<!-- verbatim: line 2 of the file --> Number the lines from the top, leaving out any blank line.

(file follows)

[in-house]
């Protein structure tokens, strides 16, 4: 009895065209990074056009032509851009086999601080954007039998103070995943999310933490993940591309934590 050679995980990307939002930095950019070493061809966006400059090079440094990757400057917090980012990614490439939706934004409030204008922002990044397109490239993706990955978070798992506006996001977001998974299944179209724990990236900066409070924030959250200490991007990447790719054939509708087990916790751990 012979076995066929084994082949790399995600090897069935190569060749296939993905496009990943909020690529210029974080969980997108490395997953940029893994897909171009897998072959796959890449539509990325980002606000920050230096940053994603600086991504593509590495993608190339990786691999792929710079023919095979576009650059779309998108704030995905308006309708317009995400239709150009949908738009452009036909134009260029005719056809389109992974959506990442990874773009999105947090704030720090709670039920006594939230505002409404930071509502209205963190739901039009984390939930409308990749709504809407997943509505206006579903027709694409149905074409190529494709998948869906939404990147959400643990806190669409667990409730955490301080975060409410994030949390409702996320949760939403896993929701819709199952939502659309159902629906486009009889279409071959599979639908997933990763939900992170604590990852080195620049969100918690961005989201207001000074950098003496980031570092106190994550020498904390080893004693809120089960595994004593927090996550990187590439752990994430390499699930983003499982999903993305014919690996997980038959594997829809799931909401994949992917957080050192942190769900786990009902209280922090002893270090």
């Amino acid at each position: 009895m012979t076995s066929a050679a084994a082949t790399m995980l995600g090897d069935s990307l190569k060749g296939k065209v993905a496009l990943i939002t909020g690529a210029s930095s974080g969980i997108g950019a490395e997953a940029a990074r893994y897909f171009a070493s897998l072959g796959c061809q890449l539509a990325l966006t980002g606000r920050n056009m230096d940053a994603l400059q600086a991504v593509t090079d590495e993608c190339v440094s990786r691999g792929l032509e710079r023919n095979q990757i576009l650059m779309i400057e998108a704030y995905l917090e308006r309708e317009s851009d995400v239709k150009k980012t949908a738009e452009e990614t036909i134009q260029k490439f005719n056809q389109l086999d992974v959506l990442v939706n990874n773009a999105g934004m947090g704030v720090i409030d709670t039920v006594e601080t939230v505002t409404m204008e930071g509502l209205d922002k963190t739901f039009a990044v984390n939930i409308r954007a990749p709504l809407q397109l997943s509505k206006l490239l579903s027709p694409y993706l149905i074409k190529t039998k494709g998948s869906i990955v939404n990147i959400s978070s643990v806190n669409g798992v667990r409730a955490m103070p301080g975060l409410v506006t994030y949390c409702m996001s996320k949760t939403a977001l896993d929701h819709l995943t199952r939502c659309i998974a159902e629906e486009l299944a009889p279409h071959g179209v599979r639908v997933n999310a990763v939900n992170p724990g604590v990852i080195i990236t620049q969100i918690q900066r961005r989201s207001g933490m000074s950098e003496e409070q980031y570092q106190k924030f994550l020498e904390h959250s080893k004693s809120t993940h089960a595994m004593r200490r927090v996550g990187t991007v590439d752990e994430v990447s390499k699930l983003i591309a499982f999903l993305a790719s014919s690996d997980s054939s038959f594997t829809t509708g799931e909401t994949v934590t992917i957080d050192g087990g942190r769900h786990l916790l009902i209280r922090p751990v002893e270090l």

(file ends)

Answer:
């Protein structure tokens, strides 16, 4: 009895065209990074056009032509851009086999601080954007039998103070995943999310933490993940591309934590 050679995980990307939002930095950019070493061809966006400059090079440094990757400057917090980012990614490439939706934004409030204008922002990044397109490239993706990955978070798992506006996001977001998974299944179209724990990236900066409070924030959250200490991007990447790719054939509708087990916790751990 012979076995066929084994082949790399995600090897069935190569060749296939993905496009990943909020690529210029974080969980997108490395997953940029893994897909171009897998072959796959890449539509990325980002606000920050230096940053994603600086991504593509590495993608190339990786691999792929710079023919095979576009650059779309998108704030995905308006309708317009995400239709150009949908738009452009036909134009260029005719056809389109992974959506990442990874773009999105947090704030720090709670039920006594939230505002409404930071509502209205963190739901039009984390939930409308990749709504809407997943509505206006579903027709694409149905074409190529494709998948869906939404990147959400643990806190669409667990409730955490301080975060409410994030949390409702996320949760939403896993929701819709199952939502659309159902629906486009009889279409071959599979639908997933990763939900992170604590990852080195620049969100918690961005989201207001000074950098003496980031570092106190994550020498904390080893004693809120089960595994004593927090996550990187590439752990994430390499699930983003499982999903993305014919690996997980038959594997829809799931909401994949992917957080050192942190769900786990009902209280922090002893270090």